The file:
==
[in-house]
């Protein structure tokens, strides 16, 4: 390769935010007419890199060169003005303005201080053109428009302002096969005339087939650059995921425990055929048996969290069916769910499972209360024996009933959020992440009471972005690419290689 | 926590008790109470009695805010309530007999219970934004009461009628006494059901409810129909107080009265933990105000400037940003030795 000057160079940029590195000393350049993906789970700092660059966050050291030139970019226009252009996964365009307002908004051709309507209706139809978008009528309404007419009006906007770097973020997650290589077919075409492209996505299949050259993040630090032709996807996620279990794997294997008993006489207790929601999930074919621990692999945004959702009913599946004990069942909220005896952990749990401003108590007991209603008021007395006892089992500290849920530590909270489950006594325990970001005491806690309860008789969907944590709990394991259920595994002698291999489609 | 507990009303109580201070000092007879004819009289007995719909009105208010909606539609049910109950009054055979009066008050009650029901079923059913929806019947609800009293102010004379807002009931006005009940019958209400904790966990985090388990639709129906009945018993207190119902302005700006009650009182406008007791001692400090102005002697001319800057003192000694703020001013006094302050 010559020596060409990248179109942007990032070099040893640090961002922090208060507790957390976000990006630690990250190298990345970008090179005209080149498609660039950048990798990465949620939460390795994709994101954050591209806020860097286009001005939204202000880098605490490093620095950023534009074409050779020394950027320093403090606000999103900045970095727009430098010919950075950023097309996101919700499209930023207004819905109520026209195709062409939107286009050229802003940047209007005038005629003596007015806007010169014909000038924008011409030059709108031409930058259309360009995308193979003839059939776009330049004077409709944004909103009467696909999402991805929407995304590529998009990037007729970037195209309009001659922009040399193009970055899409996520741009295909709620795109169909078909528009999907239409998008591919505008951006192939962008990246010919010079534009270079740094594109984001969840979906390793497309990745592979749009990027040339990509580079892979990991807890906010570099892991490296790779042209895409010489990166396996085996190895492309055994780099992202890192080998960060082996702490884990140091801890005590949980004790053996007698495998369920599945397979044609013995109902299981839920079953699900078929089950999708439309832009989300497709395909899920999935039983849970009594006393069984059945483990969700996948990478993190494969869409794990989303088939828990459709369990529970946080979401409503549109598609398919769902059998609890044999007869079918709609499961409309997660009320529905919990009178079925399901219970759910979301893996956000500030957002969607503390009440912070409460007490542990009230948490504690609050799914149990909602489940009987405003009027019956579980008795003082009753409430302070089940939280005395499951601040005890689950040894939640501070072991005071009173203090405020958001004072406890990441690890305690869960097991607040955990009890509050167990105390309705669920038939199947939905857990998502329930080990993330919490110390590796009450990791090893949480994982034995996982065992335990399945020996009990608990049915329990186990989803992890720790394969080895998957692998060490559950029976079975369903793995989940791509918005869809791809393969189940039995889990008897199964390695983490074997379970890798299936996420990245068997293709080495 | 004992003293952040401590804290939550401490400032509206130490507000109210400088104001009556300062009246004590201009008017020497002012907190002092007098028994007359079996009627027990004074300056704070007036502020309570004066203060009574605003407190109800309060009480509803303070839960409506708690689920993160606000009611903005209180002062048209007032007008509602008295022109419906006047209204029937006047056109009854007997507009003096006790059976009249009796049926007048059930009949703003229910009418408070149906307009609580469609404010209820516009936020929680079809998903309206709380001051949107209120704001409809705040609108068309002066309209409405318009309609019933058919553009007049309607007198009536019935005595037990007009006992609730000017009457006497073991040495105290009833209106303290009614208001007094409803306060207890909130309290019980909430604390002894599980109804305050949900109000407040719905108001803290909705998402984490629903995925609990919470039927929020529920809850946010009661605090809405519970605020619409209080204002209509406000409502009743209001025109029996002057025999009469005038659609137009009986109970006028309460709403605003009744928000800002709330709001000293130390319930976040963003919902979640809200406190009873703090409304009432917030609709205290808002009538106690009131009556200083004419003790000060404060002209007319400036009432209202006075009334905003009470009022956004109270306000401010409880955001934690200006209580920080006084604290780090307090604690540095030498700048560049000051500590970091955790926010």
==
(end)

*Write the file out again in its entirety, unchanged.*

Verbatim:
[in-house]
């Protein structure tokens, strides 16, 4: 390769935010007419890199060169003005303005201080053109428009302002096969005339087939650059995921425990055929048996969290069916769910499972209360024996009933959020992440009471972005690419290689 | 926590008790109470009695805010309530007999219970934004009461009628006494059901409810129909107080009265933990105000400037940003030795 000057160079940029590195000393350049993906789970700092660059966050050291030139970019226009252009996964365009307002908004051709309507209706139809978008009528309404007419009006906007770097973020997650290589077919075409492209996505299949050259993040630090032709996807996620279990794997294997008993006489207790929601999930074919621990692999945004959702009913599946004990069942909220005896952990749990401003108590007991209603008021007395006892089992500290849920530590909270489950006594325990970001005491806690309860008789969907944590709990394991259920595994002698291999489609 | 507990009303109580201070000092007879004819009289007995719909009105208010909606539609049910109950009054055979009066008050009650029901079923059913929806019947609800009293102010004379807002009931006005009940019958209400904790966990985090388990639709129906009945018993207190119902302005700006009650009182406008007791001692400090102005002697001319800057003192000694703020001013006094302050 010559020596060409990248179109942007990032070099040893640090961002922090208060507790957390976000990006630690990250190298990345970008090179005209080149498609660039950048990798990465949620939460390795994709994101954050591209806020860097286009001005939204202000880098605490490093620095950023534009074409050779020394950027320093403090606000999103900045970095727009430098010919950075950023097309996101919700499209930023207004819905109520026209195709062409939107286009050229802003940047209007005038005629003596007015806007010169014909000038924008011409030059709108031409930058259309360009995308193979003839059939776009330049004077409709944004909103009467696909999402991805929407995304590529998009990037007729970037195209309009001659922009040399193009970055899409996520741009295909709620795109169909078909528009999907239409998008591919505008951006192939962008990246010919010079534009270079740094594109984001969840979906390793497309990745592979749009990027040339990509580079892979990991807890906010570099892991490296790779042209895409010489990166396996085996190895492309055994780099992202890192080998960060082996702490884990140091801890005590949980004790053996007698495998369920599945397979044609013995109902299981839920079953699900078929089950999708439309832009989300497709395909899920999935039983849970009594006393069984059945483990969700996948990478993190494969869409794990989303088939828990459709369990529970946080979401409503549109598609398919769902059998609890044999007869079918709609499961409309997660009320529905919990009178079925399901219970759910979301893996956000500030957002969607503390009440912070409460007490542990009230948490504690609050799914149990909602489940009987405003009027019956579980008795003082009753409430302070089940939280005395499951601040005890689950040894939640501070072991005071009173203090405020958001004072406890990441690890305690869960097991607040955990009890509050167990105390309705669920038939199947939905857990998502329930080990993330919490110390590796009450990791090893949480994982034995996982065992335990399945020996009990608990049915329990186990989803992890720790394969080895998957692998060490559950029976079975369903793995989940791509918005869809791809393969189940039995889990008897199964390695983490074997379970890798299936996420990245068997293709080495 | 004992003293952040401590804290939550401490400032509206130490507000109210400088104001009556300062009246004590201009008017020497002012907190002092007098028994007359079996009627027990004074300056704070007036502020309570004066203060009574605003407190109800309060009480509803303070839960409506708690689920993160606000009611903005209180002062048209007032007008509602008295022109419906006047209204029937006047056109009854007997507009003096006790059976009249009796049926007048059930009949703003229910009418408070149906307009609580469609404010209820516009936020929680079809998903309206709380001051949107209120704001409809705040609108068309002066309209409405318009309609019933058919553009007049309607007198009536019935005595037990007009006992609730000017009457006497073991040495105290009833209106303290009614208001007094409803306060207890909130309290019980909430604390002894599980109804305050949900109000407040719905108001803290909705998402984490629903995925609990919470039927929020529920809850946010009661605090809405519970605020619409209080204002209509406000409502009743209001025109029996002057025999009469005038659609137009009986109970006028309460709403605003009744928000800002709330709001000293130390319930976040963003919902979640809200406190009873703090409304009432917030609709205290808002009538106690009131009556200083004419003790000060404060002209007319400036009432209202006075009334905003009470009022956004109270306000401010409880955001934690200006209580920080006084604290780090307090604690540095030498700048560049000051500590970091955790926010």